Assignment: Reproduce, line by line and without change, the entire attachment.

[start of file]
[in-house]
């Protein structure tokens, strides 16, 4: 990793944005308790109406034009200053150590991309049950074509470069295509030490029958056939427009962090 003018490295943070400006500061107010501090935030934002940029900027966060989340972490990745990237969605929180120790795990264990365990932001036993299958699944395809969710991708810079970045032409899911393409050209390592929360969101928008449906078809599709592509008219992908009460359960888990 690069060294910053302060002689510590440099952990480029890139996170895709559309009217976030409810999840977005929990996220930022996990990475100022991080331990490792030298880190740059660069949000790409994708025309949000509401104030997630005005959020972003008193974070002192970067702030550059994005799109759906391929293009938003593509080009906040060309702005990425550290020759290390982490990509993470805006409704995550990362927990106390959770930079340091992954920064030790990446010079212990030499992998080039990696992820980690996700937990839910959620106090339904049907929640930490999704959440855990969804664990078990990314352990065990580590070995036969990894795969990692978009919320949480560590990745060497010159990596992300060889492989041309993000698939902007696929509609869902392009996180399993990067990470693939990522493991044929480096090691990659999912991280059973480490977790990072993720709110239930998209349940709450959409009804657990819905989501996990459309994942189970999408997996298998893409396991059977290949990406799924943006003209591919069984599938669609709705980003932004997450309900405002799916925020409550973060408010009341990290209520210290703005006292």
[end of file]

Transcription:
[in-house]
């Protein structure tokens, strides 16, 4: 990793944005308790109406034009200053150590991309049950074509470069295509030490029958056939427009962090 003018490295943070400006500061107010501090935030934002940029900027966060989340972490990745990237969605929180120790795990264990365990932001036993299958699944395809969710991708810079970045032409899911393409050209390592929360969101928008449906078809599709592509008219992908009460359960888990 690069060294910053302060002689510590440099952990480029890139996170895709559309009217976030409810999840977005929990996220930022996990990475100022991080331990490792030298880190740059660069949000790409994708025309949000509401104030997630005005959020972003008193974070002192970067702030550059994005799109759906391929293009938003593509080009906040060309702005990425550290020759290390982490990509993470805006409704995550990362927990106390959770930079340091992954920064030790990446010079212990030499992998080039990696992820980690996700937990839910959620106090339904049907929640930490999704959440855990969804664990078990990314352990065990580590070995036969990894795969990692978009919320949480560590990745060497010159990596992300060889492989041309993000698939902007696929509609869902392009996180399993990067990470693939990522493991044929480096090691990659999912991280059973480490977790990072993720709110239930998209349940709450959409009804657990819905989501996990459309994942189970999408997996298998893409396991059977290949990406799924943006003209591919069984599938669609709705980003932004997450309900405002799916925020409550973060408010009341990290209520210290703005006292």